Over the last three weeks, a string of suspicious items have been left around the campus of the Islamic School of Miami. On Monday, after another package was left, Miami-Dade police identified Kendall resident Henri Thomas Borno, 28, as the person responsible for the acts.
They committed him to mental health treatment under Florida’s Baker Act, Miami-Dade police said. Police did not charge him with a crime, saying there was not enough evidence.
“It is believed that Mr. Borno has a strong desire to harm the individuals at the [mosque] based on their religious beliefs,” the police report said.
Given this, members of the Muslim community are demanding charges be filed against Borno.
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“All they did was to give him a warning not to come here again,” said Shabbir Motorwala of the Coalition of South Florida Muslim Organizations. “This doesn’t put our minds at ease.”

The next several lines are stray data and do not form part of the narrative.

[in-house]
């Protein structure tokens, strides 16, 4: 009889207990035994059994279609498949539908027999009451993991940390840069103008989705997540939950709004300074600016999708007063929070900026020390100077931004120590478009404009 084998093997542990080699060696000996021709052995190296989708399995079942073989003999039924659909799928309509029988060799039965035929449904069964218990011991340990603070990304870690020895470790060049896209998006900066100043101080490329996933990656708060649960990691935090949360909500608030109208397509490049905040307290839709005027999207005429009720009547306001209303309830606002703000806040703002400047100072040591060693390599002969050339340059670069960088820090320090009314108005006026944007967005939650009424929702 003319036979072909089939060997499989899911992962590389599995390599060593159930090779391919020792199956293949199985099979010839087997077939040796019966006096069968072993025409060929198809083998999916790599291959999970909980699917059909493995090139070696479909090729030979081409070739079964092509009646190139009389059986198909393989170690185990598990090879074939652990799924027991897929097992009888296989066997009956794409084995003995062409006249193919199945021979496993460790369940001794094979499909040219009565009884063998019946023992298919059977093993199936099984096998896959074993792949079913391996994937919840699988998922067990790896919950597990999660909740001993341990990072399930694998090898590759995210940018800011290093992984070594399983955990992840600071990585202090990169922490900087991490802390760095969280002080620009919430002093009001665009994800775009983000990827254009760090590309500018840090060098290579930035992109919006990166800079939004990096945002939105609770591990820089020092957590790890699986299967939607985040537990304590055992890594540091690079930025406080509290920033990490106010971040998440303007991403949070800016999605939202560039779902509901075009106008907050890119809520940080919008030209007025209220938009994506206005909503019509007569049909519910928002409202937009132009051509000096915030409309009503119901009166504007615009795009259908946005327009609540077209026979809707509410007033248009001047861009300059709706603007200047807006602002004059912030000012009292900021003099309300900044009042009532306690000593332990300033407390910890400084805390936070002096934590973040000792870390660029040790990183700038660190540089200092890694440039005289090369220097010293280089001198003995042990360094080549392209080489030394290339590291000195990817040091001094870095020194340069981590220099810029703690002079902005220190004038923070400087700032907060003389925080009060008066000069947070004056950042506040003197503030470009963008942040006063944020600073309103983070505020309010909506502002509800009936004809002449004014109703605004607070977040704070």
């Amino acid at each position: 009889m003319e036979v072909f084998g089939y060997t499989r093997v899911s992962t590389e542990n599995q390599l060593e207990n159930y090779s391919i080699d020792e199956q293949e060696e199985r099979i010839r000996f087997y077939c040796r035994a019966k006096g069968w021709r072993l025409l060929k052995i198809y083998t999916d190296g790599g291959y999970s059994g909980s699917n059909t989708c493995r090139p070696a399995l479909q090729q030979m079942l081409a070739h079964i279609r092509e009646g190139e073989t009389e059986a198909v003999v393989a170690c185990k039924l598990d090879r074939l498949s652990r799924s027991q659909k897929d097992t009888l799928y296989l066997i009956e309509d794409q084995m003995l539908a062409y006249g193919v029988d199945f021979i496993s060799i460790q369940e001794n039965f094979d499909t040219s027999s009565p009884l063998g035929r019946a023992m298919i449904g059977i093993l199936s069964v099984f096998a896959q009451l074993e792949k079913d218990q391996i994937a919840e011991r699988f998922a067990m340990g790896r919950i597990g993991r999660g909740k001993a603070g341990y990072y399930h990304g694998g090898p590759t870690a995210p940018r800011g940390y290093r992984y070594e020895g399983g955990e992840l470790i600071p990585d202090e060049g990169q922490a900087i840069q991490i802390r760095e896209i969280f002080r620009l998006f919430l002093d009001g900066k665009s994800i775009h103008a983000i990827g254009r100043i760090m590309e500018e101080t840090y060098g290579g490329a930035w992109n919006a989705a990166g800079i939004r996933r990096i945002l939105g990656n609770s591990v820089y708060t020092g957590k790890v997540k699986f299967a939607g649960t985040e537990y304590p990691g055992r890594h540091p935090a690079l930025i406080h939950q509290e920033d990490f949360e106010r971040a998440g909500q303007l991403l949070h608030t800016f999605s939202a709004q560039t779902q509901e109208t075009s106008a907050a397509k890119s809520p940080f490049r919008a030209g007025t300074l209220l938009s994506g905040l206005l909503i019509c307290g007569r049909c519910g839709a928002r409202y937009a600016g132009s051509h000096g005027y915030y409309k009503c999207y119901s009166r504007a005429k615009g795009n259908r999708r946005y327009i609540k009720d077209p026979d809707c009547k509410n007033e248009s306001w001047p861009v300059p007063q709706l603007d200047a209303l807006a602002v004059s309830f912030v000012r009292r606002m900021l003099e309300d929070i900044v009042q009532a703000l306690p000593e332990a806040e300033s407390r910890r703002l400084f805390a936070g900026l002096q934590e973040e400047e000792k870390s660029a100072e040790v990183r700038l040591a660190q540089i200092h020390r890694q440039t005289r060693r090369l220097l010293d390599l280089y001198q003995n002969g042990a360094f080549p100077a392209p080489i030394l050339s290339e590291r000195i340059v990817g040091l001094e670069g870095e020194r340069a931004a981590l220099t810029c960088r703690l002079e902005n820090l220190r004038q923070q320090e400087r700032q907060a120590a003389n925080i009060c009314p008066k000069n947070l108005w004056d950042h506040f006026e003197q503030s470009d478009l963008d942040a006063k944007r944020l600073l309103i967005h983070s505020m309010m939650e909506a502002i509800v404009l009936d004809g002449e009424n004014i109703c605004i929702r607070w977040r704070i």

On Monday morning, police were called to the mosque for the third time since Sept. 11 after two empty glasses and a laptop were left on the property.
School chairman Naveed Anjum says a bomb squad checked out the package, and that the roughly 30 to 40 people on the property – including the children – were evacuated.
Borno returned to the school after police left, driving aggressively on campus and almost striking children, the police report said. Police identified Borno based on photographs he left at the school, along with the computers he’d left behind. He has left three laptops at the school since Sept. 11, police said.
“We interviewed him today and he was Baker Acted for a mental evaluation,” said Capt. Janna Bolinger-Heller of the Miami-Dade Police Department’s Homeland Security Bureau. “He was given a trespass warning and told he can’t go back to the school.”